An Exception or the Rule? Institutional Failure and Contested Illness in Kettleman City, California

Starts:
2:30 pm on Wednesday, March 1, 2017
Ends:
3:30 pm on Wednesday, March 1, 2017
Location:
CAS 132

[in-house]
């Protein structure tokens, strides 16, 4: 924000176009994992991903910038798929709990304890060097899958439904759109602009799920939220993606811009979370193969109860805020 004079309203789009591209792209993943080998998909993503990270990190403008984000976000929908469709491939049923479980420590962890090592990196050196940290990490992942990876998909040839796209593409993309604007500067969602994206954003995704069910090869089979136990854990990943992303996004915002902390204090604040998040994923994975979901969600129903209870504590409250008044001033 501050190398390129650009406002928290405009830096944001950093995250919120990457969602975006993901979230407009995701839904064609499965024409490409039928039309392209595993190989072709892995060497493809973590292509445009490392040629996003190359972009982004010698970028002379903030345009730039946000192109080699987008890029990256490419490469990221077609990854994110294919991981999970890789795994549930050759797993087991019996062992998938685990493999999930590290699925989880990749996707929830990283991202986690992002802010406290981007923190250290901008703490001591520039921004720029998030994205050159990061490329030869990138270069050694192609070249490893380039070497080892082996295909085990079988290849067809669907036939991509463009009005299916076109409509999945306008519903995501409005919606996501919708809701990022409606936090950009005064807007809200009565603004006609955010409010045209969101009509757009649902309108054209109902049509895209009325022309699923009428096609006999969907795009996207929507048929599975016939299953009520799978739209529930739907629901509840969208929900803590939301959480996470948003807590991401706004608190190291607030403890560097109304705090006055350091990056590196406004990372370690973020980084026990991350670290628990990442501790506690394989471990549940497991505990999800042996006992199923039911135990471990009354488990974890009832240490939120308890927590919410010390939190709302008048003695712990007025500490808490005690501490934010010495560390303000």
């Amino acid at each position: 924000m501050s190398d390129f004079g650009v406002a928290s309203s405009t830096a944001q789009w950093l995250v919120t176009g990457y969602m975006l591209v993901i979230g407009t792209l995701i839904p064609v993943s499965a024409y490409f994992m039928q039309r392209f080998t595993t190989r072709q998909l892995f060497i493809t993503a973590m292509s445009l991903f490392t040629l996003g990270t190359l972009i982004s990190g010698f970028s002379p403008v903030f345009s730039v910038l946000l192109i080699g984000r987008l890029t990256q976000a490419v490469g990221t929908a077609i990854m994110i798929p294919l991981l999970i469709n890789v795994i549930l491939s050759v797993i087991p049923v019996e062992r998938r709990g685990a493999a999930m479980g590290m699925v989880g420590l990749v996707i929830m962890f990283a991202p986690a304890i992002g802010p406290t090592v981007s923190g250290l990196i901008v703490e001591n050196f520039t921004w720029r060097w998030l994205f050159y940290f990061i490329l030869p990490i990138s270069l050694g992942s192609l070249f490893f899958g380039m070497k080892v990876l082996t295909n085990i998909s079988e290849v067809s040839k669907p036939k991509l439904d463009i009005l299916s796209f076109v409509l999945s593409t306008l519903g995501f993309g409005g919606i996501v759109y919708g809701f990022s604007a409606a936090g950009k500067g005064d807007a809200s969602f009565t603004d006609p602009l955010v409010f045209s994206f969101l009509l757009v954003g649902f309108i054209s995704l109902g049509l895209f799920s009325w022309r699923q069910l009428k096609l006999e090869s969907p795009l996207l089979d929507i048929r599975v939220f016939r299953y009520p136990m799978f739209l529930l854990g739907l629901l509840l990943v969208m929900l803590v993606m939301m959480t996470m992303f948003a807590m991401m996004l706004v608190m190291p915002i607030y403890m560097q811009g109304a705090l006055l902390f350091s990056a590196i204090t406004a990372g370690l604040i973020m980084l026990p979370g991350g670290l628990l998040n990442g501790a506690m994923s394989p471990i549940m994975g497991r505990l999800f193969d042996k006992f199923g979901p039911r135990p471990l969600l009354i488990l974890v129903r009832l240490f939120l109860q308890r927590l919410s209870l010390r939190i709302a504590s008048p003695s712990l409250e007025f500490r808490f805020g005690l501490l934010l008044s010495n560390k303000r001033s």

Seminar Series on Race, Justice, and Environment features Lauren Richter, Northeastern University // Science is a central tool in identifying and evaluating the existence of adverse environmental health effects. Expert knowledge acts as a gatekeeper to scientific, regulatory, and legal institutional recourse for residents of highly polluted communities. Drawing on a case study of a contested birth defect cluster in Kettleman City, California, this research deepens scholarship on environmental justice by examining how structural racism produces both disparate exposure and failed institutional recourse in marginalized spaces. Approaching environmental injustice from the perspective that disproportionate exposure is a deviation from an otherwise just norm, risks assuming equitable and inevitable societal progress. Alternatively, environmental injustice could be characterized as a norm, not an exception. Drawing on perspectives from environmental sociology and critical race theory, I ask if Mills’ (1997) “conceptually invisible space” might also be “scientifically or legally invisible space”. Are regulatory frameworks “failing” in certain spaces for certain populations? For whom do our regulatory frameworks function? This paper identifies key structural barriers for resource and redress in highly polluted environmental justice communities. // Lauren Richter joined the doctoral program in Sociology and Anthropology at Northeastern University in 2013. She is a member of the Social Science Environmental Health Research Institute. Prior to pursuing her Ph.D. she worked at the Center on Race, Poverty & the Environment in California from 2009-2013. In 2009 and 2011 she taught courses on environmental justice at the University of San Francisco. She completed an M.A. in Sociology from Washington State University in 2008, where her masters thesis used spatial GIS models to analyze national trends in disparate environmental exposures in rural low-income communities and communities of color. She is on the board of directors of the Boston-based environmental justice organization Alternatives for Community and Environment (ACE). She currently works as a research assistant on Dr. Phil Brown and Dr. Alissa Cordner’s NSF grant “Perflourinated Chemicals: The Social Discovery of a Class of Emerging Contaminants.” Her research interests include environmental health, environmental justice, and identity. In 2015 she received the graduate department’s “Outstanding Public and Applied Research Award.” // Sponsored by the Department of Earth & Environment